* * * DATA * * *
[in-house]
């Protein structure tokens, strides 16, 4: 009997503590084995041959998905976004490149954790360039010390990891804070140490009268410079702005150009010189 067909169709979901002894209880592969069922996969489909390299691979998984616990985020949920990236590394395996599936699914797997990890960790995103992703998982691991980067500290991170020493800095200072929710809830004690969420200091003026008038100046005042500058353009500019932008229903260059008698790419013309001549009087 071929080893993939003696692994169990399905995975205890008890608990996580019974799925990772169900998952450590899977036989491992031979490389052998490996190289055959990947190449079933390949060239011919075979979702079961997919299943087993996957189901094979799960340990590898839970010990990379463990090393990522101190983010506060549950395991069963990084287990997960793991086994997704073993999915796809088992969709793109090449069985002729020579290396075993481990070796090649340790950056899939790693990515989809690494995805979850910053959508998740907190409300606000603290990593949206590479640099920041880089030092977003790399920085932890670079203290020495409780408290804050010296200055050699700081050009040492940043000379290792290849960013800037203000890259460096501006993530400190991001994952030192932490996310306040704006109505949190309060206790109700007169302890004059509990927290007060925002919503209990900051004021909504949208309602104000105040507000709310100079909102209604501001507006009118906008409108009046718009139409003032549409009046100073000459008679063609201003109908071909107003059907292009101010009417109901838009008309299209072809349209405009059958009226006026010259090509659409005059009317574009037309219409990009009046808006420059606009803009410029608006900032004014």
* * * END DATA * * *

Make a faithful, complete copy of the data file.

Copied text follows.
[in-house]
């Protein structure tokens, strides 16, 4: 009997503590084995041959998905976004490149954790360039010390990891804070140490009268410079702005150009010189 067909169709979901002894209880592969069922996969489909390299691979998984616990985020949920990236590394395996599936699914797997990890960790995103992703998982691991980067500290991170020493800095200072929710809830004690969420200091003026008038100046005042500058353009500019932008229903260059008698790419013309001549009087 071929080893993939003696692994169990399905995975205890008890608990996580019974799925990772169900998952450590899977036989491992031979490389052998490996190289055959990947190449079933390949060239011919075979979702079961997919299943087993996957189901094979799960340990590898839970010990990379463990090393990522101190983010506060549950395991069963990084287990997960793991086994997704073993999915796809088992969709793109090449069985002729020579290396075993481990070796090649340790950056899939790693990515989809690494995805979850910053959508998740907190409300606000603290990593949206590479640099920041880089030092977003790399920085932890670079203290020495409780408290804050010296200055050699700081050009040492940043000379290792290849960013800037203000890259460096501006993530400190991001994952030192932490996310306040704006109505949190309060206790109700007169302890004059509990927290007060925002919503209990900051004021909504949208309602104000105040507000709310100079909102209604501001507006009118906008409108009046718009139409003032549409009046100073000459008679063609201003109908071909107003059907292009101010009417109901838009008309299209072809349209405009059958009226006026010259090509659409005059009317574009037309219409990009009046808006420059606009803009410029608006900032004014």